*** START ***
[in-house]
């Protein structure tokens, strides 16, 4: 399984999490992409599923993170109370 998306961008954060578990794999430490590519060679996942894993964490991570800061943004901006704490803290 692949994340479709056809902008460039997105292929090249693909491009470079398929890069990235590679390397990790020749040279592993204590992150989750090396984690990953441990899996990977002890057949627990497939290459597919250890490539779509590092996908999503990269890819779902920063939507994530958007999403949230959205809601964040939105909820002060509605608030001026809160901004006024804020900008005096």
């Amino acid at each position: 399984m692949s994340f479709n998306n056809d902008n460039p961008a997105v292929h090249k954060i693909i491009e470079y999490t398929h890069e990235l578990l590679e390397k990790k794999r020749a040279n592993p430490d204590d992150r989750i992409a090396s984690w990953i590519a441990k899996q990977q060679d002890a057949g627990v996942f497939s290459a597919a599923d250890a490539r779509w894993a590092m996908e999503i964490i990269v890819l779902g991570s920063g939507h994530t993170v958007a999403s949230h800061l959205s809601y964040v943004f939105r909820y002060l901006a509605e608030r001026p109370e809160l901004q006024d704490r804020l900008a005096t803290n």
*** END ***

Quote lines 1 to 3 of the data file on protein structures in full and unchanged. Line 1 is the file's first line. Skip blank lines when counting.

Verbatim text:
[in-house]
């Protein structure tokens, strides 16, 4: 399984999490992409599923993170109370 998306961008954060578990794999430490590519060679996942894993964490991570800061943004901006704490803290 692949994340479709056809902008460039997105292929090249693909491009470079398929890069990235590679390397990790020749040279592993204590992150989750090396984690990953441990899996990977002890057949627990497939290459597919250890490539779509590092996908999503990269890819779902920063939507994530958007999403949230959205809601964040939105909820002060509605608030001026809160901004006024804020900008005096």
């Amino acid at each position: 399984m692949s994340f479709n998306n056809d902008n460039p961008a997105v292929h090249k954060i693909i491009e470079y999490t398929h890069e990235l578990l590679e390397k990790k794999r020749a040279n592993p430490d204590d992150r989750i992409a090396s984690w990953i590519a441990k899996q990977q060679d002890a057949g627990v996942f497939s290459a597919a599923d250890a490539r779509w894993a590092m996908e999503i964490i990269v890819l779902g991570s920063g939507h994530t993170v958007a999403s949230h800061l959205s809601y964040v943004f939105r909820y002060l901006a509605e608030r001026p109370e809160l901004q006024d704490r804020l900008a005096t803290n």